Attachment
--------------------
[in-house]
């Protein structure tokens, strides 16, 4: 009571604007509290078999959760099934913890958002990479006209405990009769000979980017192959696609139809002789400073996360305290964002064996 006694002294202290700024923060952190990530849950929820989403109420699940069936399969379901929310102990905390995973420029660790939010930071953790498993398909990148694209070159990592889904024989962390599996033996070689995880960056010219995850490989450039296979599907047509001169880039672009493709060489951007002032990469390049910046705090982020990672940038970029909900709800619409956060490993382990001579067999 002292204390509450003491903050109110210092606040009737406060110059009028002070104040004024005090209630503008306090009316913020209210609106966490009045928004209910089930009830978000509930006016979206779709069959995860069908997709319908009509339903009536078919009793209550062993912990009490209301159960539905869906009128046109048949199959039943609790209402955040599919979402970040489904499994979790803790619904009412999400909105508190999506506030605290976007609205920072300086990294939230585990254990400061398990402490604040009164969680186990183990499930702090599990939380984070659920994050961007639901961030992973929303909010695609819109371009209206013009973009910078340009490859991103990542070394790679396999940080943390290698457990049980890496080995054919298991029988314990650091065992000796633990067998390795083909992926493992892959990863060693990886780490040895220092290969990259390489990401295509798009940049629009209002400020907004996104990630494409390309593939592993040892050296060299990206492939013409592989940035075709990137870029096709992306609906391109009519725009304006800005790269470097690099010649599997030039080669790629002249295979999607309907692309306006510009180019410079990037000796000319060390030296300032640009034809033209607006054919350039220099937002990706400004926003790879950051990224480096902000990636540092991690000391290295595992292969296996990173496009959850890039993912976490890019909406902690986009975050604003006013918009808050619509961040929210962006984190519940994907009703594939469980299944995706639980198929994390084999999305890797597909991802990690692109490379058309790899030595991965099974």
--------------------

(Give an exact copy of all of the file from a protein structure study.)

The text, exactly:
[in-house]
């Protein structure tokens, strides 16, 4: 009571604007509290078999959760099934913890958002990479006209405990009769000979980017192959696609139809002789400073996360305290964002064996 006694002294202290700024923060952190990530849950929820989403109420699940069936399969379901929310102990905390995973420029660790939010930071953790498993398909990148694209070159990592889904024989962390599996033996070689995880960056010219995850490989450039296979599907047509001169880039672009493709060489951007002032990469390049910046705090982020990672940038970029909900709800619409956060490993382990001579067999 002292204390509450003491903050109110210092606040009737406060110059009028002070104040004024005090209630503008306090009316913020209210609106966490009045928004209910089930009830978000509930006016979206779709069959995860069908997709319908009509339903009536078919009793209550062993912990009490209301159960539905869906009128046109048949199959039943609790209402955040599919979402970040489904499994979790803790619904009412999400909105508190999506506030605290976007609205920072300086990294939230585990254990400061398990402490604040009164969680186990183990499930702090599990939380984070659920994050961007639901961030992973929303909010695609819109371009209206013009973009910078340009490859991103990542070394790679396999940080943390290698457990049980890496080995054919298991029988314990650091065992000796633990067998390795083909992926493992892959990863060693990886780490040895220092290969990259390489990401295509798009940049629009209002400020907004996104990630494409390309593939592993040892050296060299990206492939013409592989940035075709990137870029096709992306609906391109009519725009304006800005790269470097690099010649599997030039080669790629002249295979999607309907692309306006510009180019410079990037000796000319060390030296300032640009034809033209607006054919350039220099937002990706400004926003790879950051990224480096902000990636540092991690000391290295595992292969296996990173496009959850890039993912976490890019909406902690986009975050604003006013918009808050619509961040929210962006984190519940994907009703594939469980299944995706639980198929994390084999999305890797597909991802990690692109490379058309790899030595991965099974």